Ruben Tejada follows Ben Revere’s lead, homers to end MLB’s longest drought

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Mets shortstop Ruben Tejada entered Saturday’s game against the Phillies with a .579 OPS and two career home runs in 1,340 at-bats. As Phillies center fielder Ben Revere homered on Tuesday, Tejada had been the newest owner of baseball’s longest active homerless drought. His last deep drive came on August 1, 2012 against Giants starter Matt Cain, 552 at-bats ago.

In the fourth inning, Tejada took a Kyle Kendrick breaking ball out to left field for a solo home run, increasing the Mets’ lead to 3-0, ending the drought. Coincidentally, the two most recent homerless droughts have been ended at Citizens Bank Park.

Per ESPN’s Adam Rubin, citing the Elias Sports Bureau, the latest king of the homer drought is Cubs catcher John Baker, who hasn’t homered in 426 at-bats dating back to September 4, 2009. Brewers starter Kyle Lohse has the overall longest drought at 434 at-bats, but he doesn’t really count since he’s a pitcher.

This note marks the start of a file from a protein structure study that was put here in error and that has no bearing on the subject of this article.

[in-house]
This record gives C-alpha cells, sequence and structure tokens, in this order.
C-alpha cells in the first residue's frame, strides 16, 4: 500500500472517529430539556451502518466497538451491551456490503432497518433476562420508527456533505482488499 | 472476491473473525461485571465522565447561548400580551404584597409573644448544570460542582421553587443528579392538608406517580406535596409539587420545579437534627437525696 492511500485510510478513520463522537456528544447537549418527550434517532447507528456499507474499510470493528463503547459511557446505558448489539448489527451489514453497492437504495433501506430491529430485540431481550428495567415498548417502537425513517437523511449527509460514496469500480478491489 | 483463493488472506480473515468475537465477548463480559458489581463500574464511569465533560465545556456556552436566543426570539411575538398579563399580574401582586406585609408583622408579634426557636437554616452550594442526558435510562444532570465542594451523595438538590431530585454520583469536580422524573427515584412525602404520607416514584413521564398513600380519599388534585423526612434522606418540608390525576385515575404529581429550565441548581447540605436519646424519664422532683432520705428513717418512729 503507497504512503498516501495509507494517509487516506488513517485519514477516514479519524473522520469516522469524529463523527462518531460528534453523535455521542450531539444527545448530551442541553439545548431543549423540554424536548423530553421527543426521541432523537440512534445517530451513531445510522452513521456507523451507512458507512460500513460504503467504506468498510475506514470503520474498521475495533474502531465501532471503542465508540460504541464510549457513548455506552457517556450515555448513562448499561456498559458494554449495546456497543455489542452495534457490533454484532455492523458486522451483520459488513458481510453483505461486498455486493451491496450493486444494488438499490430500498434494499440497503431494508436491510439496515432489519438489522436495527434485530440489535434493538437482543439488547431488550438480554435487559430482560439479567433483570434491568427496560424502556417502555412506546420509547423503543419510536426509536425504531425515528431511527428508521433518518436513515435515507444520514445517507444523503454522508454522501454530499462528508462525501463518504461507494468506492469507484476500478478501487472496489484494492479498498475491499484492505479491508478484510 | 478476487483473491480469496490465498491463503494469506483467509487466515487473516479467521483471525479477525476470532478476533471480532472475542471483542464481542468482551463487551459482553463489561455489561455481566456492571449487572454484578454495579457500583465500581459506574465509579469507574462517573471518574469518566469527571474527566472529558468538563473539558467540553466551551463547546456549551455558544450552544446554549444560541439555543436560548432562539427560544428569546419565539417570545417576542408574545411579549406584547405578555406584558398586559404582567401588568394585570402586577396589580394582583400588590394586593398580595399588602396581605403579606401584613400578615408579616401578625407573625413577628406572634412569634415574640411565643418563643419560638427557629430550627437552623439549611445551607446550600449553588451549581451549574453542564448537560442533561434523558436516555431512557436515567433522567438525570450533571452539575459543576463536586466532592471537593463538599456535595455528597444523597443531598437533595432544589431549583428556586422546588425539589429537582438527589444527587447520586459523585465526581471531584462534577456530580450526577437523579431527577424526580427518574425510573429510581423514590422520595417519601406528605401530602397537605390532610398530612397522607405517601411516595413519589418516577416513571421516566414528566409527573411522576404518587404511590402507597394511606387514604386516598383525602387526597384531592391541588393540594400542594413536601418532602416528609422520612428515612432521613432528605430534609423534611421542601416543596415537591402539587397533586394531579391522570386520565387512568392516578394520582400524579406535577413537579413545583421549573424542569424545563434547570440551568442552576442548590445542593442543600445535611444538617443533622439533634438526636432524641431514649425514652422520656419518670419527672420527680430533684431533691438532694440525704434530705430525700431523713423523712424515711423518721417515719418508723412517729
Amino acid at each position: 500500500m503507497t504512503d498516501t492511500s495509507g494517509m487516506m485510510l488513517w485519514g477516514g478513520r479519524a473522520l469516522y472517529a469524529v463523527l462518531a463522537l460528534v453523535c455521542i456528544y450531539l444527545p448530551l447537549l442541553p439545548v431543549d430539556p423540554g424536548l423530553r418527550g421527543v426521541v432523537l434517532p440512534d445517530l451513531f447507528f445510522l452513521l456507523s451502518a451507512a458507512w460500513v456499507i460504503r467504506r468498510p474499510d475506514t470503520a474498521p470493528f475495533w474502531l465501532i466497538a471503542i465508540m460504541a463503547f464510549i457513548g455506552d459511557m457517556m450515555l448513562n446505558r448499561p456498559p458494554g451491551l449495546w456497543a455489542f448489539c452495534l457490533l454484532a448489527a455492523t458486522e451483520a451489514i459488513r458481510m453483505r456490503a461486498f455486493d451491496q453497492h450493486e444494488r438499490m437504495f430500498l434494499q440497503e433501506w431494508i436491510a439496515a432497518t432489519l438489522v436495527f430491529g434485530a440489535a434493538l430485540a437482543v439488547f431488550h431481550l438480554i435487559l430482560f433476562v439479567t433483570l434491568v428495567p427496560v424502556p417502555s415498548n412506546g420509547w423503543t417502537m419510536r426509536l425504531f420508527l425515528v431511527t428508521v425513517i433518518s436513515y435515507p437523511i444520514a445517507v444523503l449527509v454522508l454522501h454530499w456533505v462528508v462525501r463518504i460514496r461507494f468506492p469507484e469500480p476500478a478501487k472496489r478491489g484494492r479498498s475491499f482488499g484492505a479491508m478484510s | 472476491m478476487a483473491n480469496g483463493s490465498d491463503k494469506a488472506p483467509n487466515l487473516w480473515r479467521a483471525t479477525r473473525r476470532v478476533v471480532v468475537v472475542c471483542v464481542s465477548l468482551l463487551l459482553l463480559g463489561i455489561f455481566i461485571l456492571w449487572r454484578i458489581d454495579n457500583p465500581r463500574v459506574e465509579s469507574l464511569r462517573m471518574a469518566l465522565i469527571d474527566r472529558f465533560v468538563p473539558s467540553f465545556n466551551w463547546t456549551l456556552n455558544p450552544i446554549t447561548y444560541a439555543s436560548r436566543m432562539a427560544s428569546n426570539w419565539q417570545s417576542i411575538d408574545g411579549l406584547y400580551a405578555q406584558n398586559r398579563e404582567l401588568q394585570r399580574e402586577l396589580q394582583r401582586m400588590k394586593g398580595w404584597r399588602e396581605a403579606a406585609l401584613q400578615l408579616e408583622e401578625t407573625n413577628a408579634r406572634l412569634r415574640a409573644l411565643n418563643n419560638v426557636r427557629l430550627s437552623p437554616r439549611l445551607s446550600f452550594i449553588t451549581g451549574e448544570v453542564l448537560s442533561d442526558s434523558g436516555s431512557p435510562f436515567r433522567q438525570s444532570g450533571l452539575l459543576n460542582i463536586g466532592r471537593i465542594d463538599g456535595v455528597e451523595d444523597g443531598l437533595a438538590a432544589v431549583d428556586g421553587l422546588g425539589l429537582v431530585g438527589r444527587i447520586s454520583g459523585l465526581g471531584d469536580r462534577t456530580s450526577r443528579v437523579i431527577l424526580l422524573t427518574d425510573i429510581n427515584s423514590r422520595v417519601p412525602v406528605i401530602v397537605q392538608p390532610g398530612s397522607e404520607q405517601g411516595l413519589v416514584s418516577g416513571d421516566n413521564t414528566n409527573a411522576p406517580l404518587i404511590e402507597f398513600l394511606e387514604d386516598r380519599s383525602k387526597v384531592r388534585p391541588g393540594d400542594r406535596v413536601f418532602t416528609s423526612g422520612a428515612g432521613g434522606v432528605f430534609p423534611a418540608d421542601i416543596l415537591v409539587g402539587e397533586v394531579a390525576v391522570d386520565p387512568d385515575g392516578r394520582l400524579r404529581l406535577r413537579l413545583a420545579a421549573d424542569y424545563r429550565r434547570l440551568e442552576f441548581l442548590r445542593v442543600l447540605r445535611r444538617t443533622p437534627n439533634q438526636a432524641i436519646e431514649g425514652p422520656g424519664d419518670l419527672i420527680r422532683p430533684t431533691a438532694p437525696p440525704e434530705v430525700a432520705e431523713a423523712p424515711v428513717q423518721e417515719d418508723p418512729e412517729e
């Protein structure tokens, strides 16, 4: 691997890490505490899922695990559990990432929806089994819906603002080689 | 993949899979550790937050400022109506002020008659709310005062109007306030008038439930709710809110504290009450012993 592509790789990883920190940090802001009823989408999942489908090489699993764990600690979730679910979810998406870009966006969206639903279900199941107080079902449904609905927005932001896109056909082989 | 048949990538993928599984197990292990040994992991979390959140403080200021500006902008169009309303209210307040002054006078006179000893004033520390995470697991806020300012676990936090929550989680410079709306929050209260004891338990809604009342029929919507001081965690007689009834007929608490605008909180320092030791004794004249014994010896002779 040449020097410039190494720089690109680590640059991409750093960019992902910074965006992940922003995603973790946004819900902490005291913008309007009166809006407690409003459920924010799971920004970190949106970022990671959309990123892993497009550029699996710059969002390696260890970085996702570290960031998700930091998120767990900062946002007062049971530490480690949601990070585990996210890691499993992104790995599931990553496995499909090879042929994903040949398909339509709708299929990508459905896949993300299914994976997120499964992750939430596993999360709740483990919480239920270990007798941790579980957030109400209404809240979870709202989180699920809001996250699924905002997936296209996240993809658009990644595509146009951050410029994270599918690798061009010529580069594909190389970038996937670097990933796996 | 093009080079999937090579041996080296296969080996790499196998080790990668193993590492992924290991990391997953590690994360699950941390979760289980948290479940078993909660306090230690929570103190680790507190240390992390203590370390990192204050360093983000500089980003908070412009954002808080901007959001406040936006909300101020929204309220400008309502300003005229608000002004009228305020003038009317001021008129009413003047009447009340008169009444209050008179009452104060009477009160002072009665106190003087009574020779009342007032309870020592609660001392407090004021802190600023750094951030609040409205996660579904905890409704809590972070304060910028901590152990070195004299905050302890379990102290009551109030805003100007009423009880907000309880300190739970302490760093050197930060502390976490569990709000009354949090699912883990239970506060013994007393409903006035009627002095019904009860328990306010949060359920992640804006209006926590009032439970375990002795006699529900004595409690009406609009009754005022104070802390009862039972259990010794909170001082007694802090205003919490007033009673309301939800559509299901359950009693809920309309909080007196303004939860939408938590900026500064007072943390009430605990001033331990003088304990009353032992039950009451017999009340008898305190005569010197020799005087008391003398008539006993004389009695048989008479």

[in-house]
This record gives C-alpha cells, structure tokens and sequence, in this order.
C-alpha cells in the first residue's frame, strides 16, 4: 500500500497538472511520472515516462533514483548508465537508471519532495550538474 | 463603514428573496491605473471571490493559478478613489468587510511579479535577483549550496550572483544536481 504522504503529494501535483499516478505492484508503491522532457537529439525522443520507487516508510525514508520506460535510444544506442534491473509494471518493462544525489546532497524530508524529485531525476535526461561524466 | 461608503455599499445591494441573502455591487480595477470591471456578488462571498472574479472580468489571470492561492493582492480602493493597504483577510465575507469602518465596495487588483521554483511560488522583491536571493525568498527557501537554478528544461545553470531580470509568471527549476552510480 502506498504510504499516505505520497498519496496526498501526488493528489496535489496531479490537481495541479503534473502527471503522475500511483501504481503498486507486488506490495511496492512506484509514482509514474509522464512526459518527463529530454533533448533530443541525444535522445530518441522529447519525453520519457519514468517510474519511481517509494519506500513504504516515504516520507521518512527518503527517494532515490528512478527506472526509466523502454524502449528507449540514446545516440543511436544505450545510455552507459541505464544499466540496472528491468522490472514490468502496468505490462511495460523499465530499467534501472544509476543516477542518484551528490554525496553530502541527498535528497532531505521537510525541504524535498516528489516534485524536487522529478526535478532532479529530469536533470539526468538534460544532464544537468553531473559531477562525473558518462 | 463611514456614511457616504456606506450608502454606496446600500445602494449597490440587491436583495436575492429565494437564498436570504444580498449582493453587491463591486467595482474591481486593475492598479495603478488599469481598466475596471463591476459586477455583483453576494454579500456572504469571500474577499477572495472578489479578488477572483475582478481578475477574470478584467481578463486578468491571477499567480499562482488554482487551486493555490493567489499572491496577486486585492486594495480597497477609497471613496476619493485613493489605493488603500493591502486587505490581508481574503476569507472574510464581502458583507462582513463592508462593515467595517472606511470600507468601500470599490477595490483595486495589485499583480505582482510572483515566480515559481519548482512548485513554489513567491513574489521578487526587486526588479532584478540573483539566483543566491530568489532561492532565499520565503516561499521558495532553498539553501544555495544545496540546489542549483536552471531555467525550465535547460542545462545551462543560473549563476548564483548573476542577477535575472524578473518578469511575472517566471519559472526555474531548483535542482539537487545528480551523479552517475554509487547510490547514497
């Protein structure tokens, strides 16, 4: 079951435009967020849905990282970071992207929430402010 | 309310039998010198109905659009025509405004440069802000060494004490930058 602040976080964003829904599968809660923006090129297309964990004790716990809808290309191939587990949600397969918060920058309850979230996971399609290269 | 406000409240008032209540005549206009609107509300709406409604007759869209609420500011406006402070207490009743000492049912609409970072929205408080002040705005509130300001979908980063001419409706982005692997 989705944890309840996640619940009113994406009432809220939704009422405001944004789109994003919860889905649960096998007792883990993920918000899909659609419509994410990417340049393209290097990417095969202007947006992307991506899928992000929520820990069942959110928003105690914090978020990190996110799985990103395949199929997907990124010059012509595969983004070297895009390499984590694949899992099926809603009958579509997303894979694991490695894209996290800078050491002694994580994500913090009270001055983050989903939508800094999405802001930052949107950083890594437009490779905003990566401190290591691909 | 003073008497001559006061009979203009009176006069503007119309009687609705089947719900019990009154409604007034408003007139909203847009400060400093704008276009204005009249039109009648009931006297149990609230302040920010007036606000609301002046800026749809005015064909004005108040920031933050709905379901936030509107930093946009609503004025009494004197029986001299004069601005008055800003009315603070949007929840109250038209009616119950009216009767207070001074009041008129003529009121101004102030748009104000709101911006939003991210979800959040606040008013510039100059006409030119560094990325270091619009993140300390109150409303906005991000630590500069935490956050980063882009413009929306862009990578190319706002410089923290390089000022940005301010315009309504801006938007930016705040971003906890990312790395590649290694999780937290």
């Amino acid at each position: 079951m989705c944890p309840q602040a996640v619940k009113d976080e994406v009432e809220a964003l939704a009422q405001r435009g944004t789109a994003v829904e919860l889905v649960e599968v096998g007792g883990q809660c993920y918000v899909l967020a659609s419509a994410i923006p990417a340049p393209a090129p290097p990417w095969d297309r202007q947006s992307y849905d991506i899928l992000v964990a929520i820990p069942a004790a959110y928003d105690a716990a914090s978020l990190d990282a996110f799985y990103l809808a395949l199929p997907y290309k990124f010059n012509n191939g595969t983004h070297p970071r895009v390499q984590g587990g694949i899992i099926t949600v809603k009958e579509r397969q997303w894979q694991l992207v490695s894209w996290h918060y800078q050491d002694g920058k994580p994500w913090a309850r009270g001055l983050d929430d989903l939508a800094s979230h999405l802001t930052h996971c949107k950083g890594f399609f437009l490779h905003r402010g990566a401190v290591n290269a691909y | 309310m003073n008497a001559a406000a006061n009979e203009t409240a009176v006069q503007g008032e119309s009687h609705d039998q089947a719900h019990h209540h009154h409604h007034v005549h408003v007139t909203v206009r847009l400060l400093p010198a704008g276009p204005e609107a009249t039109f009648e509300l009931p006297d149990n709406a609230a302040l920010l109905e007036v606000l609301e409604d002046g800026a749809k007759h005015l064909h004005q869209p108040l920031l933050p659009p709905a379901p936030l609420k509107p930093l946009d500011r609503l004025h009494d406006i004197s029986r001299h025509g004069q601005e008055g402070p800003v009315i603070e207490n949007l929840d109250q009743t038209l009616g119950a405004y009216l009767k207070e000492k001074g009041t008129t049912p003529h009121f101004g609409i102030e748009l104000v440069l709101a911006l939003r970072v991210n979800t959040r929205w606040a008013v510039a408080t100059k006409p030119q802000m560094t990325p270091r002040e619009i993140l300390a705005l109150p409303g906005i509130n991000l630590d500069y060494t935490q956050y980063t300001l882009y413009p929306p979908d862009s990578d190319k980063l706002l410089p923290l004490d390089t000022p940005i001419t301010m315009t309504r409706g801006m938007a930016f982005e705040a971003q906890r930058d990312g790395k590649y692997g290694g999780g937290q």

Tejada finished Saturday’s game 3-for-4 with an RBI single and a walk along with the homer, pushing his slash line up to .227/.349/.289 in 154 plate appearances on the season.

Donaldson ejected for kicking dirt on plate after home run

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Minnesota’s Josh Donaldson managed to get ejected while hitting a home run.

Donaldson barked at plate umpire Dan Bellino for the second time in the sixth inning of a 4-3 loss to the Chicago White Sox on Thursday.

With the score 2-2, Bellino called a strike when the 2015 AL MVP checked his swing on a 2-0 pitch from Reynaldo Lopez.

Manager Rocco Baldelli came out to speak with Bellino, and Donaldson homered down the left-field line on the next offering. After rounding the bases, Donaldson kicked dirt at home plate as he crossed it.

Bellino ejected him immediately, and Donaldson, realizing he had missed home plate, returned to the plate to touch it and then argued as he kicked more dirt on it.

Donaldson also had argued with Bellino on a 1-1 breaking ball in the first inning that appeared to be high but was called a strike, leading to a strikeout.

“We need Josh on the field, out there playing, and at third base,” Baldelli said. “That’s when we’re at our best. And so that’s really the end of it. I think we can move past it at his point, and go from here.”

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